First sighting of a mountain bluebird in Bermuda
More than 100 bird species were spotted in Bermuda last month - including the first sighting of a mountain bluebird on the island.
Paul Watson and Erich Hetzel of the Bermuda Audubon Society said the unusual visitor was seen as part of a month-long birding competition in February.
In a story in the spring edition of the Envirotalk newsletter, the Audubon Society members said 110 bird species were seen, including a variety of uncommon visitors.
The mountain bluebird - a species that usually resides in the central and western mountains of the US - was first reported by Andrea Webb at the Port Royal Golf Course.
Adult male mountain bluebirds are sky blue but generally lack the orange chest found on Bermuda’s resident eastern bluebirds.
The female of both species are duller in colour than their male counterparts, but still have blue tints to their wings and tail.
Mr Watson and Mr Hetzel wrote: “It is not known if more birds were present this winter or more observer sightings occurred due to increased coverage but a total of 110 species were documented here during February, so quite a few more than the resident 20 or so species - and a lot more than the usual kiskadees, sparrows, and starlings commonly observed here.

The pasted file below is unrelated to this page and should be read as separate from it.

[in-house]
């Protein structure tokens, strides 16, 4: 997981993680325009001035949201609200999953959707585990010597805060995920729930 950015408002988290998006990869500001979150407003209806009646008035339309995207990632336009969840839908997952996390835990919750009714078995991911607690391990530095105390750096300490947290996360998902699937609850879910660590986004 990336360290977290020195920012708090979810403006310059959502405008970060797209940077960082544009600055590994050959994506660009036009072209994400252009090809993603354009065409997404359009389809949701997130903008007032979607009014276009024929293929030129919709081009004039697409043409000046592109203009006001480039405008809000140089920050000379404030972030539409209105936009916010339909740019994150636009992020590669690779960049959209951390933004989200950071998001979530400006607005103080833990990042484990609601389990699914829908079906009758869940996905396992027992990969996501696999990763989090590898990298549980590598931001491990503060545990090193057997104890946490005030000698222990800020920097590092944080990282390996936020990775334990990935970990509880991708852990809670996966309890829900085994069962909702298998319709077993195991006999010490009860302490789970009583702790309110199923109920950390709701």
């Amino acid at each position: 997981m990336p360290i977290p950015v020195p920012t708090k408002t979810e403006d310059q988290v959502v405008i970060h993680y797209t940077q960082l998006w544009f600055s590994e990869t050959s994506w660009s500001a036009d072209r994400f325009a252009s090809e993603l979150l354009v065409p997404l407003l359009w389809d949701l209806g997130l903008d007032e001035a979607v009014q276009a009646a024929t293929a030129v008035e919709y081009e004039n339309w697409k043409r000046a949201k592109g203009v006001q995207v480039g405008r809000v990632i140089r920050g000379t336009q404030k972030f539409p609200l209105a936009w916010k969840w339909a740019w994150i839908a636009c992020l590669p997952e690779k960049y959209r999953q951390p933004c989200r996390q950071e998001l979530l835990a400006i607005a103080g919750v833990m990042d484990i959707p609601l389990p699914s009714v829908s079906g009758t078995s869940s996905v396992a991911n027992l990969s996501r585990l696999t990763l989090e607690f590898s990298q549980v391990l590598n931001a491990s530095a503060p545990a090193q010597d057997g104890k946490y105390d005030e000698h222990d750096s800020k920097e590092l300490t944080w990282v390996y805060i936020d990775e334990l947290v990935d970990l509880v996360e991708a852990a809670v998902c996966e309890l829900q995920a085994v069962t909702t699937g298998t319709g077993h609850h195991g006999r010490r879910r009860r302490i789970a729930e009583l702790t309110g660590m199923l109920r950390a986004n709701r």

“To put things into perspective, the average number of species seen in February over the past ten years was 84.
“The lowest total number observed, 46, was in 2011, while 2019 had the highest, 102.”
Other unusual sights included two European golden plovers and a ruff, which were spotted at LF Wade International Airport, along with a Lapland longspur, a species not seen in Bermuda for 15 years.
Birdwatchers also reported a surf scoter on Spittal Pond, American robins, northern mockingbirds and a short-eared owl.
The story added: “A regular spring migrant seen by several at Warwick Pond was a lovely purple gallinule, and an early barn swallow was found on February 22.”
Further information can be found on the Bermuda Audubon Society website, www.audubon.bm